Aliv: Third mobile player will damage consumers


Tribune Business Editor


Aliv is urging regulators to stop viewing the mobile market as “silos” in its approach to over-the-top (OTT) services such as What’s App, while warning that permitting a third market entrant could undermine investment in 5G technology.

The mobile operator, in its response to the Utilities Regulation and Competition Authority’s (URCA) recently-published market assessment, argued that the supervisory body must view OTT disruptors as part of the market because they are increasingly used as substitutes for text messages and calls.

As for the deployment of 5G or fifth generation mobile network technology in The Bahamas, Aliv warned that this will only be “commercially viable” in the more populated islands of New Providence and Grand Bahama. And it added that the incentive for itself and the Bahamas Telecommunications Company (BTC) to invest in such an expensive roll-out would be undermined if a third operator was permitted to enter the market and dilute their revenues and customer bases.

“URCA’s conclusion shows that there would be no additional benefits to consumers from a third operator, as they already have access to the benefits that arise from effective competition. Indeed, another operator would only dilute the revenues that the existing operators need to support further investment in networks (such as 5G), thereby making consumers worse off,” Aliv, which is owned by the Government and Cable Bahamas, argued.

“As the experience of similar jurisdictions elsewhere in the Caribbean region shows, the mobile market in The Bahamas cannot support more than two mobile network operators, but does provide a competitive marketplace that benefits consumers. The majority (17 out of 22) have two operators, and the number of countries with more than two operators has fallen from 11 to five, illustrating how small markets, such as The Bahamas, cannot support more than two operators.”

Many will view Aliv’s argument against a third operator as self-serving. Using International Telecommunications Union (ITU) data, Aliv said mobile prices had fallen “significantly” in The Bahamas since 2018. Mobile data and voice prices had declined by between 26 percent and 33 percent over that period based on the ITU’s “price baskets”, it added, while costs associated with “low” mobile use had gone down 6 percent. Just “data only” packages had increased, and that was by 2 percent.

“URCA should move ahead with the issue of spectrum for 5G and develop a plan that will enable all parts of The Bahamas to benefit from 5G. As Aliv has explained in its submissions to government, the roll-out of 5G to New Providence and Grand Bahama appears to be commercially viable,” Aliv said.

“However, its roll-out to the Family Islands is not, and so will need a different approach by government, for example by permitting a single wholesale 5G network and deploying universal service funds. URCA’s finding that the mobile market is competitive means it can move ahead to 5G without being concerned about the implications for market regulation. The advent of 5G networks should result in new mobile services and products that will give a boost to growth and competition in the mobile market.”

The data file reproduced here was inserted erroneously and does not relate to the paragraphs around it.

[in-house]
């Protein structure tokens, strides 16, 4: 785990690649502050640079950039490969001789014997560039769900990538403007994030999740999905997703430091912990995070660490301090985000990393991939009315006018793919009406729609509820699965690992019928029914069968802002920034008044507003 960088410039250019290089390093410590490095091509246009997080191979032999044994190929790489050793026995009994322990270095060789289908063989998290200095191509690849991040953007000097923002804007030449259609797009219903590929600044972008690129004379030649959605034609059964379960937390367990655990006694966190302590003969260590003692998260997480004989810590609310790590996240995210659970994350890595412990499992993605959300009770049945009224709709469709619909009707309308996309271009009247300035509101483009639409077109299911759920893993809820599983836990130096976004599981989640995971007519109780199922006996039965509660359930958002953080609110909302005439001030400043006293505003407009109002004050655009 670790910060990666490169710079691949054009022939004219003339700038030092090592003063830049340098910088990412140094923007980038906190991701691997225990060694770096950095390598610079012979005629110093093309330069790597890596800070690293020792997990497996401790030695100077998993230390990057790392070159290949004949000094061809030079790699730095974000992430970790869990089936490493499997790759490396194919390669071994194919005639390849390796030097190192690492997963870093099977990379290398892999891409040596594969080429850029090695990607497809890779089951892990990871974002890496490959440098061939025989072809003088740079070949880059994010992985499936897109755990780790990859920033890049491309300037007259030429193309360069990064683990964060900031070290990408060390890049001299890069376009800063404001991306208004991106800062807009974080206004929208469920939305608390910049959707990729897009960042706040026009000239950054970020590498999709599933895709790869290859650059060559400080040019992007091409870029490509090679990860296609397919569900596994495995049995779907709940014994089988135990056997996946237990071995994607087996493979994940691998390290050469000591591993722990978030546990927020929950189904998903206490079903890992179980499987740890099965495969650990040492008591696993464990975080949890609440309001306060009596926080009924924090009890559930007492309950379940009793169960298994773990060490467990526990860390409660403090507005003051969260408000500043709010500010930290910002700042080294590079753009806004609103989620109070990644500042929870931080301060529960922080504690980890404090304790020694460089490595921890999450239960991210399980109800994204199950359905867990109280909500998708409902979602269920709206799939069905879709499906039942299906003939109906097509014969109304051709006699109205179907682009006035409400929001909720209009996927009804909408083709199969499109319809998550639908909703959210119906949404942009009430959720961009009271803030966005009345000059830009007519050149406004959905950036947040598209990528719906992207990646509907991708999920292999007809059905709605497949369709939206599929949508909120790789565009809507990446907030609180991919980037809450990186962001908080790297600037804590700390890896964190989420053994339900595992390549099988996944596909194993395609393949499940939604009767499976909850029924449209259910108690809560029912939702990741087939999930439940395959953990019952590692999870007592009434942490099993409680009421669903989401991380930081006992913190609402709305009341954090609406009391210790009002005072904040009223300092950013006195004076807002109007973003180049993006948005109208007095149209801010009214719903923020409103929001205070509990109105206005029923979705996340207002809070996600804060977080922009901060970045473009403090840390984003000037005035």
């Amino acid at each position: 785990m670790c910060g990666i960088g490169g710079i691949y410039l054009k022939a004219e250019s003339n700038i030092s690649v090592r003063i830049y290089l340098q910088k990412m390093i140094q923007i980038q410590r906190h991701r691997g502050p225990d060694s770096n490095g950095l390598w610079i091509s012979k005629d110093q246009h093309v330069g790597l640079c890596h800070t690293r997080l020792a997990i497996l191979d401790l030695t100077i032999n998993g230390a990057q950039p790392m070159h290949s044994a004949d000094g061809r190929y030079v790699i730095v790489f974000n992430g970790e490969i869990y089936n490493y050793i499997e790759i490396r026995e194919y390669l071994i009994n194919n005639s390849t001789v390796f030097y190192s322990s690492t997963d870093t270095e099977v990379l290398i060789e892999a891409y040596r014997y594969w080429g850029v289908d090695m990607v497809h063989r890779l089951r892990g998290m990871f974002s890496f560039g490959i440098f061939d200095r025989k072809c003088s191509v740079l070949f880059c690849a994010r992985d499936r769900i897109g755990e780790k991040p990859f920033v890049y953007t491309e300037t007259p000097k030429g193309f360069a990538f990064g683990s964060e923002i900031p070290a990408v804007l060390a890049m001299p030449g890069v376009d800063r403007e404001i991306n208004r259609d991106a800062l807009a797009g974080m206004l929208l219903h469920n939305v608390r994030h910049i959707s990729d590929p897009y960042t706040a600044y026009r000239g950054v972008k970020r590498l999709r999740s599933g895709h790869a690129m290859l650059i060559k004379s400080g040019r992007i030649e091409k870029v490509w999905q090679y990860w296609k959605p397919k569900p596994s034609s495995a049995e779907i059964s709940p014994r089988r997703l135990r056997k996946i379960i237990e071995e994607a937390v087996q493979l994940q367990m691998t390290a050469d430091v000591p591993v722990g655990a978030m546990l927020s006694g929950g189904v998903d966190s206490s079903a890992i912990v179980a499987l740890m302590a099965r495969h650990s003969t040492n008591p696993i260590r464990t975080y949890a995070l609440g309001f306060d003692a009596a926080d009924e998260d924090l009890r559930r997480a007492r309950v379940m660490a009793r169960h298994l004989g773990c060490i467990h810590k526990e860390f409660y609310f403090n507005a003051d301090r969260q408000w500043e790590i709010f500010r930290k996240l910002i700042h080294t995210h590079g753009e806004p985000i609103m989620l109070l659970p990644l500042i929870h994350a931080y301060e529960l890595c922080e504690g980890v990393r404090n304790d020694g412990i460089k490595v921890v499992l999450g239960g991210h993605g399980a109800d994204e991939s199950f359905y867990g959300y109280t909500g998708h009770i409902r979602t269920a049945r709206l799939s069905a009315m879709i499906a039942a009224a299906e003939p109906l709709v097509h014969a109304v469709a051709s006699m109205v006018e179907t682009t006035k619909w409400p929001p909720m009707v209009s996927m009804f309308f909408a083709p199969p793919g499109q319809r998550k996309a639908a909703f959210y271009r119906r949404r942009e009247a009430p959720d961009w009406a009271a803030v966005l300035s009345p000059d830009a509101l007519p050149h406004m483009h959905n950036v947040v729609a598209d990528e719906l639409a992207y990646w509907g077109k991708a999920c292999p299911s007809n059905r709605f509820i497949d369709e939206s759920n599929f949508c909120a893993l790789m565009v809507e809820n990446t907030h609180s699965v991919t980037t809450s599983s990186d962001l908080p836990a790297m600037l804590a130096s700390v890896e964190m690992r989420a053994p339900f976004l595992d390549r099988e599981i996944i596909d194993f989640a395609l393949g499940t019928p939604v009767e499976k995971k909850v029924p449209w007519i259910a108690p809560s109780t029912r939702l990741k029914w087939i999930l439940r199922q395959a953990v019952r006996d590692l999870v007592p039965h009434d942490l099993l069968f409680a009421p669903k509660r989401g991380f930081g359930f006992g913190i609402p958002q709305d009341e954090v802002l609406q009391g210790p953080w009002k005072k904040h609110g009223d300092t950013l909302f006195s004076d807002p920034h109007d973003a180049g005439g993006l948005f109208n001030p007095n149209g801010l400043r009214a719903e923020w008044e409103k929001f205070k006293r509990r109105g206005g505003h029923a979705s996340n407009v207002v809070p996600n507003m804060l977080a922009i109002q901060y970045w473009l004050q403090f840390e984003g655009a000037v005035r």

Elsewhere, Aliv rejected URCA’s decision not to classify OTT services as competitors and part of the mobile market. “By continuing to define the markets in silos, URCA does not recognise one of the main trends in telecommunications: The gradual replacement of traditional services like TV, messaging and voice by OTT data services, with customers accessing such services across multiple platforms including mobiles,” it said. 

“In the context of this consultation, URCA presents significant evidence that OTT messaging and voice services are substituting SMS (text) services, and OTT services therefore form part of the mobile market. The results from URCA’s consumer surveys make it clear that the vast majority of mobile customers use OTT services, and that substantial substitution does take place between mobile call and messaging services and OTT services.

“In addition, faced with a 5-10 percent price increase in mobile services, 30 percent of customers would make fewer mobile calls and use OTT call/messaging instead.... URCA notes that OTT users can only make calls to others who have downloaded the same app as a constraint on substitution. Aliv wishes to point out that the cost of such downloads is zero, and so is not in itself a limitation,” the mobile operator continued.

“As most calls and messages (whether made on the mobile network or on OTT services) are to a circle of friends and relatives (or, in the case of small businesses, to repeat customers and suppliers), they are likely to share the same app and so the majority of calls and messages will be sent over the OTT service.

“URCA’s primary research reveals that 93 percent of mobile users said they use WhatsApp to make calls or send messages. This is the main alternative platform for voice and messaging services, and so URCA’s argument about the download being a constraint does not hold.”


bahamianson 2 months ago

Let a third and fourth in. We need competition to drive prices down


Sickened 2 months ago

A third provider may not be good... but, having 1 decent and reliable provider would be great.


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